[Republic of Texas] Phelps & Ensign’s Travellers’ Guide, and Map of the United States, containing the roads, distances, steam boat and canal routes &c.
Phelps & Ensign’s 1841 map of the United States: the embodiment of early American enterprise and patriotism.
Listen to Kristoffer discuss this map:
This historic map of the United States depicts the nation prior to the conference of statehood on the Republic of Texas (1845), prior to the Treaty of Guadalupe Hidalgo Treaty (1848), and prior to the Gadsden Purchase (1854). In this way, the map constitutes both a comprehensive cartographic visualization of national pride and identity, as well as a version of that idea that predates so many important events that would come to shape the American experience and consciousness. As such, the map captures an evolving America, in which most of the lands west of the Mississippi remain a frontier. We see, for example, that Missouri and Iowa Territories, while clearly defined, are still enormous unmapped regions, whereas a diminutive Texas is being squeezed by its larger neighbors.
The map is deliberately decorative. Measuring 34 by 28 inches, it was printed on four separate sheets and subsequently backed on linen for longevity and stabilization. The subdivision of these frames is not as one would imagine. Rather than being four equal sized sheets, each sheet was printed with one distinct part of the whole. Thus, the main sheet is the map itself, which constitutes the entire upper two-thirds of the chart in its entirety. The lower half of the map consists of three parts, all of which are pictorial. In unison they provide a gallery of national imagery and symbolism meant to instill patriotic pride in the viewer.
For their part, the two smaller and flanking sheets each contain five portraits of former presidents. In the middle, the fourth sheet contains four smaller scenes in the top tier (i.e. the landing of the Pilgrims, the Battle of Lexington, the Battle of Bunker Hill, and General Washington’s farewell to the Army), below which is a larger depiction of the signing of the Declaration of Independence based on Trumbull’s famous painting. The text of the Declaration is printed in full in the lower left corner of the map sheet. An interesting technical element to this map is the fact that the smaller portrait sheets were printed as copper engravings, while the two larger sheets, with pictorial scenes and the map, were lithographed.
The map itself covers an area from the Rocky Mountains in the west to the Atlantic in the east, and from Lake Michigan and Lake Huron in the north, to the Gulf of Mexico in the south. Having been issued in the early 1840s, Texas is of course shown as an independent Republic (1836-45), while the lands further west would continue to be Mexican territory for another seven years. This vast swathe of land, which now constitutes a core part of the United States, only came under American jurisdiction following the US-Mexican War (1846-48) and the signing of the Treat of Guadalupe Hidalgo (1848).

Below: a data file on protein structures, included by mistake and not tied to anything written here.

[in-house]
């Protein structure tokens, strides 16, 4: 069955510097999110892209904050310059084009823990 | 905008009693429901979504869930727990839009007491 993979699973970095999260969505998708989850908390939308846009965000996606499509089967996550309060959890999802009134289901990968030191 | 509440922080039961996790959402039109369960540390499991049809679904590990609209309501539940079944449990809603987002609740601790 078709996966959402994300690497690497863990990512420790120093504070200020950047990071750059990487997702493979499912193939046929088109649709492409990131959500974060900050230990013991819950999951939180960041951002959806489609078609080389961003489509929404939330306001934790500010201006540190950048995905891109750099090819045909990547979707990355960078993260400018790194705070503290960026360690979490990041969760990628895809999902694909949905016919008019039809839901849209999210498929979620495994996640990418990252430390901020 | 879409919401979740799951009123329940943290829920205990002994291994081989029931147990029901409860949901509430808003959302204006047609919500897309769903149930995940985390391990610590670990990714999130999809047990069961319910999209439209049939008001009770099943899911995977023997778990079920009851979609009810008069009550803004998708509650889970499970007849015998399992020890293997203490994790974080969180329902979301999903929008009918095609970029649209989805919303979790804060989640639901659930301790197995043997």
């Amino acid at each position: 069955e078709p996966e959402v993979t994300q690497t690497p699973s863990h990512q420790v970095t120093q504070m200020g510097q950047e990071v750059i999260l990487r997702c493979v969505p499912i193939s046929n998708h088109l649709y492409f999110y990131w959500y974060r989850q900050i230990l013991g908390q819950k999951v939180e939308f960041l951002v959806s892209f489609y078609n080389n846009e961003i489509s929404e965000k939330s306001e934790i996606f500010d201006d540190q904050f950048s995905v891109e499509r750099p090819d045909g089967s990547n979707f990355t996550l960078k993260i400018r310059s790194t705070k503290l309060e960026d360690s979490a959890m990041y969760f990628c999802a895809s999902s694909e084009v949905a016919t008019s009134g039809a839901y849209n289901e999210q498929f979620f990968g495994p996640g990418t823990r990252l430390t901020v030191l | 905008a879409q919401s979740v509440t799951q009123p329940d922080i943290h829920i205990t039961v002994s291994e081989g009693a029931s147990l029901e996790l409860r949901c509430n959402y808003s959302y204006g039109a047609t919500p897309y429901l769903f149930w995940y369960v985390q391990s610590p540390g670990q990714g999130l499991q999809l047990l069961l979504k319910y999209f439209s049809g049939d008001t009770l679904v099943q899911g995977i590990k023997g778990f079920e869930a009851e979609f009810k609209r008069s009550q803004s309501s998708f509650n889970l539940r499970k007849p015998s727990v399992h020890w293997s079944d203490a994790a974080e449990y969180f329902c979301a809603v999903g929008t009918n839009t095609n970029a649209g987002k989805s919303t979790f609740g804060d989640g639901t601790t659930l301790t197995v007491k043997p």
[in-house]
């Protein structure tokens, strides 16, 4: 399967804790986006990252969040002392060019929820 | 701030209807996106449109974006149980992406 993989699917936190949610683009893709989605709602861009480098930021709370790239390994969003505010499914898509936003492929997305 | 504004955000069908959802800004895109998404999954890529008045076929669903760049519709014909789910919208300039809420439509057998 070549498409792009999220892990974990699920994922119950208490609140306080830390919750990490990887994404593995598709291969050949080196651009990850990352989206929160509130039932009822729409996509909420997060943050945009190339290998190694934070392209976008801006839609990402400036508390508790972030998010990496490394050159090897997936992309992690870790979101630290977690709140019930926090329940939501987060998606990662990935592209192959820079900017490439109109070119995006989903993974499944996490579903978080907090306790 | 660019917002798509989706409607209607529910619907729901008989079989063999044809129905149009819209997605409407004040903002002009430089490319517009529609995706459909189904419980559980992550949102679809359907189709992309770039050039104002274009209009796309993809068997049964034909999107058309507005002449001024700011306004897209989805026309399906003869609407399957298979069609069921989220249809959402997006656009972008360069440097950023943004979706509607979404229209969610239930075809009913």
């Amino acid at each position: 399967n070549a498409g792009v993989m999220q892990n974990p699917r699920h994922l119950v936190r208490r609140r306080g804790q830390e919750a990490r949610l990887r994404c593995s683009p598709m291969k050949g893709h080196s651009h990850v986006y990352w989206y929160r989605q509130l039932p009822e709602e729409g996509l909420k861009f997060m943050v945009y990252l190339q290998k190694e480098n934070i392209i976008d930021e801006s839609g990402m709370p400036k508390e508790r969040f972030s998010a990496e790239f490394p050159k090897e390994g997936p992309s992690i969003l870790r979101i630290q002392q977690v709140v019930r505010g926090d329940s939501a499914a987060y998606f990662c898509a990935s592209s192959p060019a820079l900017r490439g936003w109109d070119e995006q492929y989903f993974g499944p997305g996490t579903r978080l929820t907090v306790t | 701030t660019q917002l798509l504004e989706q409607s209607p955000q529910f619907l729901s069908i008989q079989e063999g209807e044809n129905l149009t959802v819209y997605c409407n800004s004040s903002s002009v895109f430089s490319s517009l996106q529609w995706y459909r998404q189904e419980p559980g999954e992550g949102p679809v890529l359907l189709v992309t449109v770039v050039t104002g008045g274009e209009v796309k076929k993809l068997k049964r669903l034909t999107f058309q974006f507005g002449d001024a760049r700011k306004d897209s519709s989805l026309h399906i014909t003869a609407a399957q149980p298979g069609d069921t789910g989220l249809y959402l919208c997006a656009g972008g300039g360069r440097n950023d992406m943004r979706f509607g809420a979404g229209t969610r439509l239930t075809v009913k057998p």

Major roads and settlements are noted throughout the country, and both states and territories have been color-coded and clearly labeled for easy identification, underlining that this map was meant to be seen, not shelved. A somewhat new element in maps meant for public display was the inclusion of Native American tribal affiliations in the Territories and beyond. This reflects just how ignorant most Easterners were of this country’s indigenous inhabitants.
In the lower right corner of the map, we find a series of small insets depicting first the Florida Keys and then the vicinities of America’s thirteen major ports at this time (i.e. New York, Philadelphia, Boston, Baltimore, New Orleans, Mobile, Cincinnati, St Louis, Charleston, Pittsburgh, Chicago, Detroit, and Washington, D.C.). To the left of the map, three further insets depict physiographical data and include a schematic view of the ‘Chief Rivers’ of the World, with principal towns noted along them; then a double-hemispheric depiction of the world; and finally, a ‘comparative view of the principle mountains of the world’ in which America’s peaks are compared and contrasted with those in Europe, Asia, and Africa. Below this, we find the largest bit of text on the map, which is a full printing of the Declaration of Independence, including a key to identify the signatories.
The OCLC lists 25 versions of this map in library collections across the world. Among the listed copies, the earliest dates to 1839 and the the latest to 1845.
Original wash color. Overall wear with some small losses to image, abrasions. Toned as usual, mounted on linen for stabilization and longevity.